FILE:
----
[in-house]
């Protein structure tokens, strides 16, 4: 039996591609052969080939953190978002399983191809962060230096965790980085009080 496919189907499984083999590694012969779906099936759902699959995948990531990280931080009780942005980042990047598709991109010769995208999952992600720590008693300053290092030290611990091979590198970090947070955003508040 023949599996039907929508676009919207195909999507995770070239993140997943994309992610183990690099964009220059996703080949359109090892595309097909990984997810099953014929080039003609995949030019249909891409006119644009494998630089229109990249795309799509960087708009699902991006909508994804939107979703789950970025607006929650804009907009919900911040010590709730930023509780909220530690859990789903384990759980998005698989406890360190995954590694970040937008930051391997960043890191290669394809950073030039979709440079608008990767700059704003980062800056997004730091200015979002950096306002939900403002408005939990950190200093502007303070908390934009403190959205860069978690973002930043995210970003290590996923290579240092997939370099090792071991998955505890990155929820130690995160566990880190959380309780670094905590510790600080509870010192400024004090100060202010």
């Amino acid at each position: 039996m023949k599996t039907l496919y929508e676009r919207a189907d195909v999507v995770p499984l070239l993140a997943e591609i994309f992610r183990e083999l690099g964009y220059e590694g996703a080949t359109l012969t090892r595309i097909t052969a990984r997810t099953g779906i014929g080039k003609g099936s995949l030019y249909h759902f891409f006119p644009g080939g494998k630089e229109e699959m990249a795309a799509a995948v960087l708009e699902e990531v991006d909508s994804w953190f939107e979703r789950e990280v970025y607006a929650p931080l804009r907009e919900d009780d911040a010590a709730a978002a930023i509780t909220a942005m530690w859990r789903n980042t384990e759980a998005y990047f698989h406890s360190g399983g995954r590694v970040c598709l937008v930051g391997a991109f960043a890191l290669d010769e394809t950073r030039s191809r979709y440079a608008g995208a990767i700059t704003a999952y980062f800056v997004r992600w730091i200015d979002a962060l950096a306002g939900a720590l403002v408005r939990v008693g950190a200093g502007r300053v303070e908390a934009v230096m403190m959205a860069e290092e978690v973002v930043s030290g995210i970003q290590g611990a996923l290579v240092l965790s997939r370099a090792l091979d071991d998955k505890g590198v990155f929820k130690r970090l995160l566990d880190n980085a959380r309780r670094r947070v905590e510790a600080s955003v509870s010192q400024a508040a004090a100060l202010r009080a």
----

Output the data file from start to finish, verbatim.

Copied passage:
[in-house]
């Protein structure tokens, strides 16, 4: 039996591609052969080939953190978002399983191809962060230096965790980085009080 496919189907499984083999590694012969779906099936759902699959995948990531990280931080009780942005980042990047598709991109010769995208999952992600720590008693300053290092030290611990091979590198970090947070955003508040 023949599996039907929508676009919207195909999507995770070239993140997943994309992610183990690099964009220059996703080949359109090892595309097909990984997810099953014929080039003609995949030019249909891409006119644009494998630089229109990249795309799509960087708009699902991006909508994804939107979703789950970025607006929650804009907009919900911040010590709730930023509780909220530690859990789903384990759980998005698989406890360190995954590694970040937008930051391997960043890191290669394809950073030039979709440079608008990767700059704003980062800056997004730091200015979002950096306002939900403002408005939990950190200093502007303070908390934009403190959205860069978690973002930043995210970003290590996923290579240092997939370099090792071991998955505890990155929820130690995160566990880190959380309780670094905590510790600080509870010192400024004090100060202010």
């Amino acid at each position: 039996m023949k599996t039907l496919y929508e676009r919207a189907d195909v999507v995770p499984l070239l993140a997943e591609i994309f992610r183990e083999l690099g964009y220059e590694g996703a080949t359109l012969t090892r595309i097909t052969a990984r997810t099953g779906i014929g080039k003609g099936s995949l030019y249909h759902f891409f006119p644009g080939g494998k630089e229109e699959m990249a795309a799509a995948v960087l708009e699902e990531v991006d909508s994804w953190f939107e979703r789950e990280v970025y607006a929650p931080l804009r907009e919900d009780d911040a010590a709730a978002a930023i509780t909220a942005m530690w859990r789903n980042t384990e759980a998005y990047f698989h406890s360190g399983g995954r590694v970040c598709l937008v930051g391997a991109f960043a890191l290669d010769e394809t950073r030039s191809r979709y440079a608008g995208a990767i700059t704003a999952y980062f800056v997004r992600w730091i200015d979002a962060l950096a306002g939900a720590l403002v408005r939990v008693g950190a200093g502007r300053v303070e908390a934009v230096m403190m959205a860069e290092e978690v973002v930043s030290g995210i970003q290590g611990a996923l290579v240092l965790s997939r370099a090792l091979d071991d998955k505890g590198v990155f929820k130690r970090l995160l566990d880190n980085a959380r309780r670094r947070v905590e510790a600080s955003v509870s010192q400024a508040a004090a100060l202010r009080a």